Weather drives every voyage departure decision we make. Many boaters are unaware of the weather tools available on the internet. They are for the general public – free or for a minimally priced subscription. We educate boaters – that are interested – every chance we get. It isn’t difficult, and a little insight goes a long way into understanding the reported information.
“In the beginning” of our cruising on DESERT VENTURE, in lieu of a high frequency radio fax machine, we either printed or downloaded what we could to our computers before departure, then upon arrival in each port we hoofed it to the library – or free internet cafe, to check conditions and update our information. Since 2004 we use a Verizon Aircard to get information from the internet. We have connectivity on most of the United States west coast and SE Alaska. We used a Mexican Telcel Banda Ancha Aircard while in Mexico. In areas where there was no cell service our external WiFi antenna was very useful. We had excellent service on much of the outside of the Baja Peninsula. We are so dedicated to going comfortably the cost of the service pays for itself in peace of mind and safe, comfortable cruising.
To be certain, our selected sites are a few, among many. However, we’ve had success and confidence – in general, with the information produced. It is as good as is possible considering the nature of weather. The best scenario is that as potentially good weather draws near, the different weather services agree. It doesn’t always happen that way.
A good example was Spring 2010, when we were planning our departure of the Columbia River, headed north toward our summer cruising grounds. None of the services agreed that morning, with forecasts from excellent to “no-go”. Okay, fine. Which one do we trust? We went – the bar was no problem, but the ocean was a mess with very disorganized waves which created a washing machine effect. We turned around, went back across the bar and waited one day. The next day was great.
Another contradictory example was the fall of 2011. We were in Cabo San Lucas and planned to cross the Sea of Cortez. That morning we downloaded all our favorite weather sites. All of them agreed it would be flat with no wind. We had time to make it into Banderas Bay before weather set in. On that occasion it was never flat – even on departure. It built throughout the day and stayed up until morning the next day. We changed course to keep the weather on our stern. Landing in Mazatlan, instead of Banderas Bay.
We subscribe to Buoy Weather. You can view it at no charge – two days at a time. We pay an annual fee for the service and get 7 day forecasts. You can create virtual buoys, anywhere in the world, and get a forecast based on the location you choose. They offer email updates, if desired. I like this service because it is very visual and easy to understand. It becomes very clear if it is a “Go” , or “No Go” day. [I removed the visual for Buoy Weather. It is not presenting itself well on the blog.]
National Weather Service – NOAA Marine Forecast
This link at NWS Marine Forecast gives a text description of the forecast.
US Navy Mil Weather – Unclassified
This public site – US Navy site – FNMOC WXMAP – gives data up to 180 hours out. If you receive a “Security Warning” confirm and move on through to the site. We never have issues by adding the exception.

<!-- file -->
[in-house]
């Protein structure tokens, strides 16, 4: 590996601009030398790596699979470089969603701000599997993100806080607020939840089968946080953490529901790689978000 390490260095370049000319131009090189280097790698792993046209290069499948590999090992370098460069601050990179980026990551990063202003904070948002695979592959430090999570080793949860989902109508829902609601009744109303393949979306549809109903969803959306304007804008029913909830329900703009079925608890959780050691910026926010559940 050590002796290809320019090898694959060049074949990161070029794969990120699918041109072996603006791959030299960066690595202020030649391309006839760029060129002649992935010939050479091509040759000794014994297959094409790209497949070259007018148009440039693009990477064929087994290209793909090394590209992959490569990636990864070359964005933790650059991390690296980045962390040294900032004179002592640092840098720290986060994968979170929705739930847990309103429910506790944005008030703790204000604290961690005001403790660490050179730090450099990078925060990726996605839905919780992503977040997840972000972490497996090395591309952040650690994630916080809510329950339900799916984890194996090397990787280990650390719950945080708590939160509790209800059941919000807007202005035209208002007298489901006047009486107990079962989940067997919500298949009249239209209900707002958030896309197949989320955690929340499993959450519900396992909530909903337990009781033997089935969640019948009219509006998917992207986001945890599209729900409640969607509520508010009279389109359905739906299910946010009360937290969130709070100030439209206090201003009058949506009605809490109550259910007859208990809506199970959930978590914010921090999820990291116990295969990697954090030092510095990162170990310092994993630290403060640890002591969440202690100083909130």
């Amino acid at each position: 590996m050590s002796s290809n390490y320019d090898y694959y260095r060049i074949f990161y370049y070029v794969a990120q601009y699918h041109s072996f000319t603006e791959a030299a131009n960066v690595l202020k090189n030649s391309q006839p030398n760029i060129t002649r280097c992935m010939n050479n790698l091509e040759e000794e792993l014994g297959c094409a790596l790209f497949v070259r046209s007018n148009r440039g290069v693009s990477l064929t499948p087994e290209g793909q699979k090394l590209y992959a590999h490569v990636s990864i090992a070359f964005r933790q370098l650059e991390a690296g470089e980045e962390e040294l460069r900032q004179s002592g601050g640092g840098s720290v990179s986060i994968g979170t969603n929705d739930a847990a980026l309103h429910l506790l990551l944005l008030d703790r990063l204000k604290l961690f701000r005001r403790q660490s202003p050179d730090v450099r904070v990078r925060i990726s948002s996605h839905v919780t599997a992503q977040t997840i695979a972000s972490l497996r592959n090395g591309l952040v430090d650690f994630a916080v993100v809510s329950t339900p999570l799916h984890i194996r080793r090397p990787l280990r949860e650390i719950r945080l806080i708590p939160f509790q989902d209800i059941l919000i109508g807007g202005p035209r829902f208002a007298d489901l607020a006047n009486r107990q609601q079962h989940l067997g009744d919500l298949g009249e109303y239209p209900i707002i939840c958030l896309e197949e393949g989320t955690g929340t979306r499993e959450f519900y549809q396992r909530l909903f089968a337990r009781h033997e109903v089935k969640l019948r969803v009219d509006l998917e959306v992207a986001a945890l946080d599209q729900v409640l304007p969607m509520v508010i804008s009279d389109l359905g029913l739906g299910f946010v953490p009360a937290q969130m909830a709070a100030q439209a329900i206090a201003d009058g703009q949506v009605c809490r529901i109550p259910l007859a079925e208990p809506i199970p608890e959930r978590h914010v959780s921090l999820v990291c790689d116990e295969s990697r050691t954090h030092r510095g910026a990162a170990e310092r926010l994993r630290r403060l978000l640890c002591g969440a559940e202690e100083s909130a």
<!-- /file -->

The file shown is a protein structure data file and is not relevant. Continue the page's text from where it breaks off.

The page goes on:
Choose from the “Global Models”/North America/NVG. [This information was updated 5/15/2013.]
Select “FNMOC Wave Watch 3 Sig Wave Heights..”,
then “Loop” at the beginning of the row.
There is no complete loop until all the time periods have a green dot out to 180 hours. It runs in a very colorful loop over the 180 hour period. Both wind and wave heights are displayed. This is the tool we use to get our hopes up, as it shows potential good weather the furthest time out. However, much can happen between now and 180 hours in the future. It still gives us our best look at potential “go” conditions. Black is best and the darker blues are very nice – though we might entertain conditions in the lighter blue colors, depending on wind and how long the conditions are forecast to last.
NOAA Marine Radiofax
Weather Radiofax Charts. This is the same information that is transmitted via high frequency out at sea – many boats receive this information via a HF Radiofax Machine. We pull our information from the Point Reyes internet site for the west coast. Bruce looks at the Wind/Wave and Surface charts. When we are south of the American border he uses the Tropical Analysis. You can pull information from current time out to 96 hours. Choose the GIF option.
[Added in 2010] Passage Weather. This site offers a loop also. You get Wave Height, Wind direction, and Pressure. All of them can be downloaded and saved for future reference. *This was our favored tool while crossing the Sea of Cortez in 2010/11. It helped having the details available for review, and comparison of actual conditions, later when we had no internet connectivity.
Real Time Buoy Conditions
There are websites that give real-time information from ocean buoys. You can call the NDBC buoy – by phone, for current conditions, or go online. This is a good way to see if what was forecast is really happening. For instance, when underway we checked buoys up ahead of us to see if the forecast conditions were holding. We used this site coming down the west coast last fall. It gives a quick visual of conditions – Combined Current/Wave Buoy Conditions. We modified our plans, when possible or necessary, based on the real time conditions reported up ahead.
As I mentioned earlier, there are many more sites than the ones we use. It’s up to the cruiser to decide their limitations on the water. Having the right tools makes those decisions easier. The important thing is to get the information – then make your voyaging plan.
Be safe and enjoy the voyage!